Do Fewer Nightly Dreams Mean Higher Dementia Risk in Seniors?
For every 1 percent drop in sleep's REM phase, a 9 percent jump in odds for thinking, memory troubles, study found
By Alan Mozes
WEDNESDAY, Aug. 23, 2017 (HealthDay News) -- Seniors who spend less time each night in the dream stage of sleep may be more likely to succumb to dementia as they age, new research suggests.
Known as rapid eye movement (REM) sleep, this critical phase "occurs in intervals throughout the night, and is characterized by more dreaming and rapid eye movements," explained study author Matthew Pase. He is a senior research fellow with Swinburne University of Technology in Australia, and a visiting researcher in the department of neurology at Boston University School of Medicine.
"We found that persons experiencing less REM sleep over the course of a night displayed an increased risk of developing dementia in the future," Pase said. He noted that for every 1 percent drop in REM sleep, the seniors in his study saw their dementia and Alzheimer's disease risk go up by about 9 percent.
While prior research has pointed to this REM-dementia link, the current investigation is the first to link less REM sleep to a higher risk for developing dementia up to 18 years down the road. And that, said Pase, means that "changes in REM sleep may not simply be a consequence of dementia," but rather potentially a contributing cause.
Sleep moves through five distinct phases each night: light sleep; a pre-deep sleep preparatory phase; two subsequent stages of deep sleep; and finally REM sleep.
It is during REM -- which repeats itself several times over the course of a typical night -- that the eyes move quickly. REM is also characterized by greater brain activity, quicker breathing and pulse, and a relatively higher body temperature.
Pase's study focused on 321 men and women aged 60 and up (average age of 67) who had participated in the Framingham Heart Study (FHS) between 1995 and 1998. The FHS is a long-term study that includes residents of Framingham, Mass.
The research team first tracked the sleep cycle of the men and women over the course of a single night. All the patients were then tracked for signs of dementia for up to 19 years (12 years, on average). Ultimately, 32 participants developed dementia. Twenty-four of those people developed Alzheimer's.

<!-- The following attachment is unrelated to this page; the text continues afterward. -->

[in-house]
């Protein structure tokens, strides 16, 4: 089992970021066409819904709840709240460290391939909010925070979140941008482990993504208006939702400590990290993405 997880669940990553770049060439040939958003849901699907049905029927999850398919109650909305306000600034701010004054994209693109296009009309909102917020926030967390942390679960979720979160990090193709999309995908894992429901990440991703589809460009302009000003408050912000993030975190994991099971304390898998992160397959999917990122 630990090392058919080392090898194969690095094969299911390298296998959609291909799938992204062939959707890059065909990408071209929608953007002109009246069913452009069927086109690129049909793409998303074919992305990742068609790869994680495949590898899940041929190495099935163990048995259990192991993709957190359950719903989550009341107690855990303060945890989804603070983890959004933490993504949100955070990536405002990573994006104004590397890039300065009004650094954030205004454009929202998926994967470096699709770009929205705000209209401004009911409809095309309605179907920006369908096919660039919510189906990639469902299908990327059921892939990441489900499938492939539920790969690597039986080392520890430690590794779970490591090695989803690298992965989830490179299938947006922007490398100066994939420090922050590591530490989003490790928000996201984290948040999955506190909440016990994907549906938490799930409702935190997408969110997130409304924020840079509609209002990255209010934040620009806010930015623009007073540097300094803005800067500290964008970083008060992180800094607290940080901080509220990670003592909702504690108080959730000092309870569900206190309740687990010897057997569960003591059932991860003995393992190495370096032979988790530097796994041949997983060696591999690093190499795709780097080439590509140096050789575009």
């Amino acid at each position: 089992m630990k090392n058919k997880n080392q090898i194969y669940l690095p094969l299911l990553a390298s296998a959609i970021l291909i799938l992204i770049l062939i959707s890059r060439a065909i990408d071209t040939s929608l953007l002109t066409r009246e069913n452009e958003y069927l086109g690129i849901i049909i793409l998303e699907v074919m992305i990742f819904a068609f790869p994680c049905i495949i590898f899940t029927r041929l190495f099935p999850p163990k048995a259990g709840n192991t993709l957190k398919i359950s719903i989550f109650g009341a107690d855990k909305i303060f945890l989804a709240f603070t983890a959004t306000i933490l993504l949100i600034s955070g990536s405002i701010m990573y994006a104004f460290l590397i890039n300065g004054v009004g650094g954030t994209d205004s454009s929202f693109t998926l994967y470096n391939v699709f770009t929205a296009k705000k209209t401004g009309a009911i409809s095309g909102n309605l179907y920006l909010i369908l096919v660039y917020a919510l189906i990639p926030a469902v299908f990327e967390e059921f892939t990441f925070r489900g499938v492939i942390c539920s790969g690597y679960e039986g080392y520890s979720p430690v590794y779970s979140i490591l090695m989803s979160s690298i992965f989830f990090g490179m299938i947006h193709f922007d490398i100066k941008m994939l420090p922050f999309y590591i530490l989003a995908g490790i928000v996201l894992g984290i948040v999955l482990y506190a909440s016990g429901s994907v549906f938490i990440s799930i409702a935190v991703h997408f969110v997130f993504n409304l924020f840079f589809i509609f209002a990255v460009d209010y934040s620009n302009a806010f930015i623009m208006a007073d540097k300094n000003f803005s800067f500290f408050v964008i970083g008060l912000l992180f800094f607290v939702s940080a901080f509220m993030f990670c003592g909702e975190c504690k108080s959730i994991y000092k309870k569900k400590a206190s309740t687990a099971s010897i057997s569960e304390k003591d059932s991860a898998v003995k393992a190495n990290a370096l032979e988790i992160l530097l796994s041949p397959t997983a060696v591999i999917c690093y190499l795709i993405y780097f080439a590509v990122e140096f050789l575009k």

The investigators concluded that deep sleep patterns had no bearing on dementia risk. But REM patterns did.
Specifically, those for whom REM comprised 20 percent of their total sleep did not go on to develop dementia. But that number fell to 17 percent of overall sleep among those who did develop dementia.
And even after adjusting for other factors -- including heart disease risk, depression and medication routines -- the team concluded that those who spent less time in REM and/or took longer to actually enter into the REM phase, faced a greater risk for dementia.
That said, Pase stressed that "our results do not test a cause-and-effect relationship," but rather show an association.
As to what might explain the link between REM and dementia, he noted that "more REM sleep may help protect connections in the brain, which become damaged with dementia."
However, "On the other hand," he added, "lower REM sleep may result from other factors like chronic stress or undiagnosed sleep disorders, which may independently increase risk for dementia."
The findings were published online Aug. 23 in the journal Neurology.
Dr. Yvette Sheline, director of the Center for Neuromodulation in Depression and Stress at the University of Pennsylvania's School of Medicine in Philadelphia, pointed to prior animal research that indicated mice that are deliberately disturbed during sleep have greater deposits of amyloid plaque in their brains. Such deposits are believed to boost Alzheimer's risk.
Meanwhile, Dr. Ricardo Osorio, a research assistant professor of psychiatry with the Center for Brain Health at NYU Langone Medical Center in New York City, noted that part of the difficulty with trying to better understand REM's influence on dementia risk "is that we don't have a good explanation of why we have REM sleep."
According to Osorio, "We know that [REM sleep] is important for the survival of most mammalian and avian species" and also appears to help facilitate memory function and infant brain development. "But that is about it," he added.
Still, he stressed that most sleep-dementia research has focused on the role of deep sleep rather than REM sleep.
"So, in my opinion, this study brings back REM sleep as a sleep stage that is important for brain function, and that neural activity occurring specifically during REM might be critical for normal memory consolidation and protective against Alzheimer's," Osorio said.
Visit the National Sleep Foundation for more on sleep and the elderly.
SOURCES: Matthew Pase, Ph.D., senior research fellow, Swinburne University of Technology, Australia, and visiting researcher, department of neurology, Boston University School of Medicine; Ricardo Osorio, M.D., research assistant professor, psychiatry, Center for Brain Health, NYU Langone Medical Center, New York City; Yvette Sheline, M.D.. professor, psychiatry, radiology and neurology, and director, Center for Neuromodulation in Depression and Stress, University of Pennsylvania Perelman School of Medicine, Philadelphia; Aug. 23, 2017, Neurology, online
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